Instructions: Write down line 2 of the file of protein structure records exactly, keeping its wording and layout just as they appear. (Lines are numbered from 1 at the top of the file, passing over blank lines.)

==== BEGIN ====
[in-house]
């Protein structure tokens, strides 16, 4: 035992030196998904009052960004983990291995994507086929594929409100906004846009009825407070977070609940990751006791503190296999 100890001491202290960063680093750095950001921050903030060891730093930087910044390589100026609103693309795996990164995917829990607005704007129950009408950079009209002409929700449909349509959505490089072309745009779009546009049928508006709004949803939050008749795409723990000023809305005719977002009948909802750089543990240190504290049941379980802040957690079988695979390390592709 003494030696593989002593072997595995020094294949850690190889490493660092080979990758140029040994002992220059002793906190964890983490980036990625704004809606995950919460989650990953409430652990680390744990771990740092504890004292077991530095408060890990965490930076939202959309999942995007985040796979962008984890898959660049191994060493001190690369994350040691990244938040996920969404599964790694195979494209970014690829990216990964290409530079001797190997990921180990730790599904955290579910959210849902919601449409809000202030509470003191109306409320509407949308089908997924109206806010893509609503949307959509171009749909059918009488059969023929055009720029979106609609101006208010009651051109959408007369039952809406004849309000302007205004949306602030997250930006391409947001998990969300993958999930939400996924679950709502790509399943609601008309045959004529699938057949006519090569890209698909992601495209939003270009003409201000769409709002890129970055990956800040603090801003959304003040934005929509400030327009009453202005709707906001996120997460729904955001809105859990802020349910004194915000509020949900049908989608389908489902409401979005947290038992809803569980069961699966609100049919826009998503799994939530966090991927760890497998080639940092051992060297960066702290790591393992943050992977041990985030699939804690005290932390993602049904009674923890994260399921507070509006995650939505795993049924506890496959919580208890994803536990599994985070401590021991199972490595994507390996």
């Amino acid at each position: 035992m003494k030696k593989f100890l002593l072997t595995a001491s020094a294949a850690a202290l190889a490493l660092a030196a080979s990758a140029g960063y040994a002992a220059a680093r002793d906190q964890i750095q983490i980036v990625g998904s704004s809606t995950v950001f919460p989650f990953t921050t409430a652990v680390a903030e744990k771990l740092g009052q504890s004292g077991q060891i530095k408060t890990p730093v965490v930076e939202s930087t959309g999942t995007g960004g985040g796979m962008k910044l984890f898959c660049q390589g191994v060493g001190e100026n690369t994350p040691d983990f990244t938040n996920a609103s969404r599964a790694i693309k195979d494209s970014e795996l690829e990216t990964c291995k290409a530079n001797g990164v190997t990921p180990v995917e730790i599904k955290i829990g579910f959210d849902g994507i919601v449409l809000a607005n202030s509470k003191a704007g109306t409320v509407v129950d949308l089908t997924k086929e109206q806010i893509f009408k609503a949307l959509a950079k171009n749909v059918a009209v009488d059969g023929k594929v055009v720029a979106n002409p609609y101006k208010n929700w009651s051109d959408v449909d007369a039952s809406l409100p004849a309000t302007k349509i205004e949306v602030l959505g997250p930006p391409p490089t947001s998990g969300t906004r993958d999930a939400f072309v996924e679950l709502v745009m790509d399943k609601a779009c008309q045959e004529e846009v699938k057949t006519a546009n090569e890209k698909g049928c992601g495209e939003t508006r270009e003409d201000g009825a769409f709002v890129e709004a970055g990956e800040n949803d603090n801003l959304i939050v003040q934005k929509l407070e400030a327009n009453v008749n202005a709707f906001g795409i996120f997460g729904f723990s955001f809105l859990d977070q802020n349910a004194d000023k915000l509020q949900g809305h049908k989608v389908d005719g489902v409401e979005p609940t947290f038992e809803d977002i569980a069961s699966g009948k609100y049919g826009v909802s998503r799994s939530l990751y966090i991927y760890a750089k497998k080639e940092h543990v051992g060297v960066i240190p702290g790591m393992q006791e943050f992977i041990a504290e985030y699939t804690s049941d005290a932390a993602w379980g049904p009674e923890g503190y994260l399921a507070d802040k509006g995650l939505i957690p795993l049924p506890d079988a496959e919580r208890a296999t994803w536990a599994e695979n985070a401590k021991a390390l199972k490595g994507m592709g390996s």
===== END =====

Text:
């Protein structure tokens, strides 16, 4: 035992030196998904009052960004983990291995994507086929594929409100906004846009009825407070977070609940990751006791503190296999 100890001491202290960063680093750095950001921050903030060891730093930087910044390589100026609103693309795996990164995917829990607005704007129950009408950079009209002409929700449909349509959505490089072309745009779009546009049928508006709004949803939050008749795409723990000023809305005719977002009948909802750089543990240190504290049941379980802040957690079988695979390390592709 003494030696593989002593072997595995020094294949850690190889490493660092080979990758140029040994002992220059002793906190964890983490980036990625704004809606995950919460989650990953409430652990680390744990771990740092504890004292077991530095408060890990965490930076939202959309999942995007985040796979962008984890898959660049191994060493001190690369994350040691990244938040996920969404599964790694195979494209970014690829990216990964290409530079001797190997990921180990730790599904955290579910959210849902919601449409809000202030509470003191109306409320509407949308089908997924109206806010893509609503949307959509171009749909059918009488059969023929055009720029979106609609101006208010009651051109959408007369039952809406004849309000302007205004949306602030997250930006391409947001998990969300993958999930939400996924679950709502790509399943609601008309045959004529699938057949006519090569890209698909992601495209939003270009003409201000769409709002890129970055990956800040603090801003959304003040934005929509400030327009009453202005709707906001996120997460729904955001809105859990802020349910004194915000509020949900049908989608389908489902409401979005947290038992809803569980069961699966609100049919826009998503799994939530966090991927760890497998080639940092051992060297960066702290790591393992943050992977041990985030699939804690005290932390993602049904009674923890994260399921507070509006995650939505795993049924506890496959919580208890994803536990599994985070401590021991199972490595994507390996």